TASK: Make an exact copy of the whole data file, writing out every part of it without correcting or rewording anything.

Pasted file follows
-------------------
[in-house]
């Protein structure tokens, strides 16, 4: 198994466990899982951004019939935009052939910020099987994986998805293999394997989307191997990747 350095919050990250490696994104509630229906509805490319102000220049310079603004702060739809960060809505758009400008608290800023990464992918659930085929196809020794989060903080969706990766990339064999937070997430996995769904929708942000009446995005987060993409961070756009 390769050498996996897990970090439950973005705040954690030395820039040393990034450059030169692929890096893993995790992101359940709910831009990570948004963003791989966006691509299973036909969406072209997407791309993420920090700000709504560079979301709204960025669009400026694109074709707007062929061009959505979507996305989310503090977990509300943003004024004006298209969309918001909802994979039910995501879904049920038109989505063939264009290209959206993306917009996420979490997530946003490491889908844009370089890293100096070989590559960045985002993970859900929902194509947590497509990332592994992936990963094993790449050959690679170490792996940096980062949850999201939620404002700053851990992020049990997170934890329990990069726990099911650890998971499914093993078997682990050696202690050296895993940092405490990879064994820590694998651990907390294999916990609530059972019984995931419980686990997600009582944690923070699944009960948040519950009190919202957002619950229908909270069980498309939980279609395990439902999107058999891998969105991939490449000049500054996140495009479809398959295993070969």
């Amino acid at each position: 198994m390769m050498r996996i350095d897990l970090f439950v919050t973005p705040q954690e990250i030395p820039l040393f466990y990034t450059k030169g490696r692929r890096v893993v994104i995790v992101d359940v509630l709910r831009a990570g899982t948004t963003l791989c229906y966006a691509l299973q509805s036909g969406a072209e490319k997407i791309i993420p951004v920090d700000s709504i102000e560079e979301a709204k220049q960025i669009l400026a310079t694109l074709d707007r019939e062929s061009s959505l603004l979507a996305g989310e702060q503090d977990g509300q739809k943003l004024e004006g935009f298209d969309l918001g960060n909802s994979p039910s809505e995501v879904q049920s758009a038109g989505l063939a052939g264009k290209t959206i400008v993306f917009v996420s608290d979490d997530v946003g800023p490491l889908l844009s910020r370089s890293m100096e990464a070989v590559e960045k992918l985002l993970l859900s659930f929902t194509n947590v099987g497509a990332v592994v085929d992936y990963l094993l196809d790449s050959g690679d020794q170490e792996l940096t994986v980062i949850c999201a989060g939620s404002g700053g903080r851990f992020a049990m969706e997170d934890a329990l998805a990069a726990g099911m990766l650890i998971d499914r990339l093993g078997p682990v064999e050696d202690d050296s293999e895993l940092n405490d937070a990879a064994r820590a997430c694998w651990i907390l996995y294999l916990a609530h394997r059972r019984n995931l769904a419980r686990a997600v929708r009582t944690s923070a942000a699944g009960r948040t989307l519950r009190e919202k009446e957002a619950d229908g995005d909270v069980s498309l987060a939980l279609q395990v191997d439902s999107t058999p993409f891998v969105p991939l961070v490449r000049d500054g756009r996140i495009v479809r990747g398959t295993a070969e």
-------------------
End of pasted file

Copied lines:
[in-house]
């Protein structure tokens, strides 16, 4: 198994466990899982951004019939935009052939910020099987994986998805293999394997989307191997990747 350095919050990250490696994104509630229906509805490319102000220049310079603004702060739809960060809505758009400008608290800023990464992918659930085929196809020794989060903080969706990766990339064999937070997430996995769904929708942000009446995005987060993409961070756009 390769050498996996897990970090439950973005705040954690030395820039040393990034450059030169692929890096893993995790992101359940709910831009990570948004963003791989966006691509299973036909969406072209997407791309993420920090700000709504560079979301709204960025669009400026694109074709707007062929061009959505979507996305989310503090977990509300943003004024004006298209969309918001909802994979039910995501879904049920038109989505063939264009290209959206993306917009996420979490997530946003490491889908844009370089890293100096070989590559960045985002993970859900929902194509947590497509990332592994992936990963094993790449050959690679170490792996940096980062949850999201939620404002700053851990992020049990997170934890329990990069726990099911650890998971499914093993078997682990050696202690050296895993940092405490990879064994820590694998651990907390294999916990609530059972019984995931419980686990997600009582944690923070699944009960948040519950009190919202957002619950229908909270069980498309939980279609395990439902999107058999891998969105991939490449000049500054996140495009479809398959295993070969």
């Amino acid at each position: 198994m390769m050498r996996i350095d897990l970090f439950v919050t973005p705040q954690e990250i030395p820039l040393f466990y990034t450059k030169g490696r692929r890096v893993v994104i995790v992101d359940v509630l709910r831009a990570g899982t948004t963003l791989c229906y966006a691509l299973q509805s036909g969406a072209e490319k997407i791309i993420p951004v920090d700000s709504i102000e560079e979301a709204k220049q960025i669009l400026a310079t694109l074709d707007r019939e062929s061009s959505l603004l979507a996305g989310e702060q503090d977990g509300q739809k943003l004024e004006g935009f298209d969309l918001g960060n909802s994979p039910s809505e995501v879904q049920s758009a038109g989505l063939a052939g264009k290209t959206i400008v993306f917009v996420s608290d979490d997530v946003g800023p490491l889908l844009s910020r370089s890293m100096e990464a070989v590559e960045k992918l985002l993970l859900s659930f929902t194509n947590v099987g497509a990332v592994v085929d992936y990963l094993l196809d790449s050959g690679d020794q170490e792996l940096t994986v980062i949850c999201a989060g939620s404002g700053g903080r851990f992020a049990m969706e997170d934890a329990l998805a990069a726990g099911m990766l650890i998971d499914r990339l093993g078997p682990v064999e050696d202690d050296s293999e895993l940092n405490d937070a990879a064994r820590a997430c694998w651990i907390l996995y294999l916990a609530h394997r059972r019984n995931l769904a419980r686990a997600v929708r009582t944690s923070a942000a699944g009960r948040t989307l519950r009190e919202k009446e957002a619950d229908g995005d909270v069980s498309l987060a939980l279609q395990v191997d439902s999107t058999p993409f891998v969105p991939l961070v490449r000049d500054g756009r996140i495009v479809r990747g398959t295993a070969e």